This article was originally published on PAGE by Lance Brown
There’s good news on the horizon for Floridians from the Gold Coast to the Big Bend and beyond. A recent report by the Florida Chamber of Commerce showed the Sunshine State is poised for growth in workforce, innovation and economic activity in the years ahead. These positive forecasts build on the more than $30 billion in economic activity and over 130,000 new jobs created just lasted year.
This is a welcome development for those of us who call the Sunshine State home as well as the over 10 million individuals the University of Florida predicts will relocate here in the coming decades. Of course, while this expected economic growth is good news, it’s worth noting it’s not guaranteed.
Our state has the 5th best tax climate for business and the most favorable tax climate for individuals in the nation which are both great for consumers. However, as we continue to shift our energy reliance toward natural gas, Florida’s business community and consumers can be negatively affected if we do not have the right policies in place to protect the benefits that our current energy situation is providing to our country. Energy is a key ingredient in everything we do as a state, and we need to promote policies that support expanded responsible development of American resources and in particular those that are here in Florida.
For these reasons, we must be vigilant in advancing projects and policies that support an “all-of the-above” energy portfolio that ensures our state is positioned as an attractive and affordable place to live and conduct business.
That was the topic of an “Energy 101″ briefing held by Consumer Energy Alliance-Florida (CEA) at the state capitol recently. Among other items discussed, the event highlighted the potential for shale gas development operations that have been proposed in the Sunniland Formation in southwest Florida.
Hydraulic fracturing has received much attention recently as the technology has enabled a resurgence in American oil and natural gas production. The prospects of it occurring here is an exciting proposition as it could diversify our state’s natural gas supply which, in turn, could reduce our electricity costs as 62 percent of Florida’s net electricity generation is supplied by this clean-burning resource.
Of course, as has been the case elsewhere, some Floridians are concerned that hydraulic fracturing could negatively impact our state’s groundwater supplies. However, it’s worth noting that over 1.2 million oil and natural gas wells have undergone the process without negatively impacting groundwater resources.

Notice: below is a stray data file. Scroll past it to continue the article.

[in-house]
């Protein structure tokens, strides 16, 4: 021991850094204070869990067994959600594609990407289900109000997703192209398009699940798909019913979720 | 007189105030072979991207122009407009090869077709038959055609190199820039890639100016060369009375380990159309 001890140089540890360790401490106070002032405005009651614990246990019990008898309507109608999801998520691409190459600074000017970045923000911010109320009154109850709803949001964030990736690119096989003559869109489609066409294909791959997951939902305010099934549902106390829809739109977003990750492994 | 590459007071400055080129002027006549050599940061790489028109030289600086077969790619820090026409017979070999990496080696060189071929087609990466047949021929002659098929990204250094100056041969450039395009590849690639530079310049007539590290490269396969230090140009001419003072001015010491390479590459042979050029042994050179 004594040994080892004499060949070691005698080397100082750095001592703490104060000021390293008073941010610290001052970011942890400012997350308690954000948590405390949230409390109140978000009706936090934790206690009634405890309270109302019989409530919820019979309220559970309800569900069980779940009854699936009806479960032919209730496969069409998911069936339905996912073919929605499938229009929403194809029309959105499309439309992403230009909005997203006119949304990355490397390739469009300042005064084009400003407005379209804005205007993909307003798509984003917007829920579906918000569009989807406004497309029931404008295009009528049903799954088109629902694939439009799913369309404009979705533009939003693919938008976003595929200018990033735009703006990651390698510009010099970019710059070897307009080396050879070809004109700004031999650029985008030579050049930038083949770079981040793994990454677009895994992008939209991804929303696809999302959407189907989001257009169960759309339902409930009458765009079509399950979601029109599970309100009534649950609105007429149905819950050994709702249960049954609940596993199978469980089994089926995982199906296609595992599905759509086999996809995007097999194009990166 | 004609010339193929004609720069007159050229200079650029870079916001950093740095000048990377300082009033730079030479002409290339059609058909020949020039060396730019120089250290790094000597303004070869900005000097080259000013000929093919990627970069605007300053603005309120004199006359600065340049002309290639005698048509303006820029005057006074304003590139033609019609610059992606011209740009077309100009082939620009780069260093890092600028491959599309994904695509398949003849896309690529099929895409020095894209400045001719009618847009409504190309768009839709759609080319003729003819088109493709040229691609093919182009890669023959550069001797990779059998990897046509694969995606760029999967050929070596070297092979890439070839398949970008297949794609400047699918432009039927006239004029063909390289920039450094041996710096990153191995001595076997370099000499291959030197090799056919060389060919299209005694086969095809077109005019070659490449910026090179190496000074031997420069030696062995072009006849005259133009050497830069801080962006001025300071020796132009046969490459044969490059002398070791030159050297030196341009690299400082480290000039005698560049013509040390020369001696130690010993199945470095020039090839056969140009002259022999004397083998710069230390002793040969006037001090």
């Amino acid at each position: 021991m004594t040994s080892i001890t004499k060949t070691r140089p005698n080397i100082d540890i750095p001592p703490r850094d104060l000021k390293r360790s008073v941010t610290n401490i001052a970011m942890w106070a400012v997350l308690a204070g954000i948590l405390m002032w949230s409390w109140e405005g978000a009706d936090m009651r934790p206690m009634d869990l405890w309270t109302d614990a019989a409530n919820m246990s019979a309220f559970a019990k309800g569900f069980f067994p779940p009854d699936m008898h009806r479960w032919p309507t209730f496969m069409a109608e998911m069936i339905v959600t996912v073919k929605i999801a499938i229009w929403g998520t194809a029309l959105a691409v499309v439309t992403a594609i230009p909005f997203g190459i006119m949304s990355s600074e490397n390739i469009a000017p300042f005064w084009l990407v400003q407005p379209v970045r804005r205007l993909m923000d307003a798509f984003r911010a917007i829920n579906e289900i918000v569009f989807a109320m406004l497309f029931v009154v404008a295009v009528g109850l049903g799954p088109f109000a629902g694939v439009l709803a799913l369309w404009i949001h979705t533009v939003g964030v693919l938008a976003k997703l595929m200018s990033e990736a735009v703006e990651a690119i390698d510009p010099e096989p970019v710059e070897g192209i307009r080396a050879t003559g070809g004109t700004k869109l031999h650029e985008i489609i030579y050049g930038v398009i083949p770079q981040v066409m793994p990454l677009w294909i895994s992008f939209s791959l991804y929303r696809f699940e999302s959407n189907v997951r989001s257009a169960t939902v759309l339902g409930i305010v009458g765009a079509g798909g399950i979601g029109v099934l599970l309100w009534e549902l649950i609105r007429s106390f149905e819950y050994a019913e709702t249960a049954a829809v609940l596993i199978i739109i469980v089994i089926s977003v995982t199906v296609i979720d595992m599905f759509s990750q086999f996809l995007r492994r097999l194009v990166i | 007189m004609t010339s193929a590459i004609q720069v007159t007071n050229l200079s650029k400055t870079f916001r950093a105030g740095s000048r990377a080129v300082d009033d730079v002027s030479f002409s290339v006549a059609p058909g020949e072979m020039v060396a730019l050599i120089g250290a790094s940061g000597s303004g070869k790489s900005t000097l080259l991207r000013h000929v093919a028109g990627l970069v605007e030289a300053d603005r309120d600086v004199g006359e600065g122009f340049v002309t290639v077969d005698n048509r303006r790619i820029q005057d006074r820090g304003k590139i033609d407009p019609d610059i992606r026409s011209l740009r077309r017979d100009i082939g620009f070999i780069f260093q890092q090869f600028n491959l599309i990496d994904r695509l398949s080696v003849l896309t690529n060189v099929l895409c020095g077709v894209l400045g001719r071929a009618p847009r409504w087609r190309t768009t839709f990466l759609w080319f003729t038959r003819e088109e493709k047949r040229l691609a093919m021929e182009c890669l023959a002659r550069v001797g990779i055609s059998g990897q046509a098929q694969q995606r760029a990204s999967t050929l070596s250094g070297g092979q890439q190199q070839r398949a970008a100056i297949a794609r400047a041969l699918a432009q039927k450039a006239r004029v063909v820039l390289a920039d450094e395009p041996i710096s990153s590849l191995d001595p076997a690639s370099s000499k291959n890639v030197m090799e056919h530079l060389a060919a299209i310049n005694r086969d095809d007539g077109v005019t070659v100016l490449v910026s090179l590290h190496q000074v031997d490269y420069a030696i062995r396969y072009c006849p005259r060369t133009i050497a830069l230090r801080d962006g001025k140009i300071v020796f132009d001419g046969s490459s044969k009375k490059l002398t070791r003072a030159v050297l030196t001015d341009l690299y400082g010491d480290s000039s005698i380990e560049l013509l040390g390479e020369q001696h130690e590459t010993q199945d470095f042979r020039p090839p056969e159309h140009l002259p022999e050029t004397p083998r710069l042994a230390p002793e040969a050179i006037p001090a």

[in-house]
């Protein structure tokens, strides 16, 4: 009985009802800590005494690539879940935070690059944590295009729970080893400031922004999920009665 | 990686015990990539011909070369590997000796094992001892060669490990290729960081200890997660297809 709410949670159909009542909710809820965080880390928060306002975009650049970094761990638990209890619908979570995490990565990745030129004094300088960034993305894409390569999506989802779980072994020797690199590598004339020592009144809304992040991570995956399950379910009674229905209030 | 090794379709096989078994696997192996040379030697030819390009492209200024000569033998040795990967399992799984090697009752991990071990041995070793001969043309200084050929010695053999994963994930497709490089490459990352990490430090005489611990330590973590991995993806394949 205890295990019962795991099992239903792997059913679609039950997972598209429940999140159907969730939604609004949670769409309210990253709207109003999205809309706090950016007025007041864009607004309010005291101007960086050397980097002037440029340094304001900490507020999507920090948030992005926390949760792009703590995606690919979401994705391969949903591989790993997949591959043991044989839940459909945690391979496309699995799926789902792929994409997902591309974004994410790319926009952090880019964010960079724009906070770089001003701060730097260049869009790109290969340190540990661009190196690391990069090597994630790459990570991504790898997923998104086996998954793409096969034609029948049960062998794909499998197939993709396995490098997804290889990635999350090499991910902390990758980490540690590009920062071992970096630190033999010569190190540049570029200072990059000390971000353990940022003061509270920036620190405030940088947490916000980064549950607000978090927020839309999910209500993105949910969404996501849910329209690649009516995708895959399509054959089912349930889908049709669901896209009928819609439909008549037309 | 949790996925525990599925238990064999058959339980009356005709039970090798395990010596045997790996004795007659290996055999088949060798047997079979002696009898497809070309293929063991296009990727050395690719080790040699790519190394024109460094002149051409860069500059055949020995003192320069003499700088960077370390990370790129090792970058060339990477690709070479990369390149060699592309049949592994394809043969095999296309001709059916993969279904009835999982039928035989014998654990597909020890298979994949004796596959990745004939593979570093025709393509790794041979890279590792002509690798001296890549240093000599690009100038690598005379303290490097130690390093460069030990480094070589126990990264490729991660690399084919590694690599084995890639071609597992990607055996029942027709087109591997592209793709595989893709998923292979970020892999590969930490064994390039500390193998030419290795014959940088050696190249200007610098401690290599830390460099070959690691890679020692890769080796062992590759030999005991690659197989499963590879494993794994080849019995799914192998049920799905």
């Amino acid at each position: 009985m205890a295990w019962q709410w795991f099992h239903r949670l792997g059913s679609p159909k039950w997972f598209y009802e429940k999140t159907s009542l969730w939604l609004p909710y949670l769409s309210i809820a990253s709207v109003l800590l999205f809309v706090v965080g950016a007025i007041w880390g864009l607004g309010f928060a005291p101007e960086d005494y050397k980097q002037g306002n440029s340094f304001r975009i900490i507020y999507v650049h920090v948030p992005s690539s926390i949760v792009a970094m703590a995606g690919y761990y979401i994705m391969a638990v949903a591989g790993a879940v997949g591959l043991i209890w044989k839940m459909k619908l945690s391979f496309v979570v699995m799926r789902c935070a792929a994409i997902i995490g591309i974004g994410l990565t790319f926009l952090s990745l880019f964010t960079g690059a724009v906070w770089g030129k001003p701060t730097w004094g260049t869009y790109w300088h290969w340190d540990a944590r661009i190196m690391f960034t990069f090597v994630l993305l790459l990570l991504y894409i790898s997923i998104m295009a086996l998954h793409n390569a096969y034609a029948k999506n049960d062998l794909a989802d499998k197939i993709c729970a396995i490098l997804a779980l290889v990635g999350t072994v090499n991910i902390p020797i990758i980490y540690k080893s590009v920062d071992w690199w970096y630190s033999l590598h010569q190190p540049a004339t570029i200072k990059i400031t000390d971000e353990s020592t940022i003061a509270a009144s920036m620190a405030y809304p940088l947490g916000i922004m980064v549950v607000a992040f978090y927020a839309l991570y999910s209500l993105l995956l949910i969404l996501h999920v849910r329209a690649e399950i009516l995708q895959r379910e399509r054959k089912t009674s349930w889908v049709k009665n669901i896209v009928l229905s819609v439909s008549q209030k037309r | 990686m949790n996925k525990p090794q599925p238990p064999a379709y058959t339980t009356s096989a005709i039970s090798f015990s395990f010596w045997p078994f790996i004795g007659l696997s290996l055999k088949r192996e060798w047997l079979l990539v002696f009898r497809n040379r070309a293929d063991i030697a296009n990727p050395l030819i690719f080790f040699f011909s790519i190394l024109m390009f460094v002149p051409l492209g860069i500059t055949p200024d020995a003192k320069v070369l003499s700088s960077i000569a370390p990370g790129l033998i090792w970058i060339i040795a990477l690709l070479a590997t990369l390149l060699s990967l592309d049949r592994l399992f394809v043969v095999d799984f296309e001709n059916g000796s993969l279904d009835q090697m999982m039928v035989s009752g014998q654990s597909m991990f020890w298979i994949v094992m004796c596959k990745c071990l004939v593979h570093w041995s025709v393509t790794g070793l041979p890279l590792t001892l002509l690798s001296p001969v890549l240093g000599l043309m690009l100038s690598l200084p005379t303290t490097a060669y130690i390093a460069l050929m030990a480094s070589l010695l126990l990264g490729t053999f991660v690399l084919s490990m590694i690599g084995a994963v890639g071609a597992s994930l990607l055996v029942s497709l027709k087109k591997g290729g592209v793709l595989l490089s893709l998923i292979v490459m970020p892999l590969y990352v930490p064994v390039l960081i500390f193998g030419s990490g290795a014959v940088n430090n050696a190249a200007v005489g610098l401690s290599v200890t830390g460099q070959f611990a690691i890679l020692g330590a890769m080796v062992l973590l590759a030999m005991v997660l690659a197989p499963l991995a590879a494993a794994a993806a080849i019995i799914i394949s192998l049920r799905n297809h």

While critics refuse to believe this reality, it’s true. Just this year, newly minted EPA Administrator Gina McCarthy noted, “there’s nothing inherently dangerous in fracking” and Energy Secretary Ernest Moniz reiterated that sentiment stating, “I still have not seen any evidence of fracking per se contaminating groundwater.”
In fact, Denise Cox, Vice President of Storm Energy Ltd and a geoscientist with experience in hydraulic fracturing operations for the oil and gas industry, spoke at CEA’s recent briefing about how studies have shown groundwater contamination from hydraulic fracturing is “not physically plausible.”
It’s also worth noting that additional natural gas supplies are important to advance our state’s renewable energy goals as they provide needed baseload power for more variable electricity sources like solar and wind. Rhone Resch, CEO of the Solar Energy Industries Association, noted this last year when he stated, “natural gas and renewables complement each other very nicely,” as they “are working together to address some of the most pressing energy needs in the country.”
As our state’s economy and population continues to grow, it is of the utmost importance that we pursue and advance policies that will help reduce our energy costs, meet our growing energy needs and diversify our energy mix.
Our state’s economy is best served by advancing an all-of-the-above approach to electricity generation that allows for expansion of all forms of energy — including renewable, nuclear, and fossil energy. This will ensure affordable and reliable electricity that will help us meet current needs while preparing for future growth. After all, sound energy choices made today will support a stronger, more affordable, Florida tomorrow.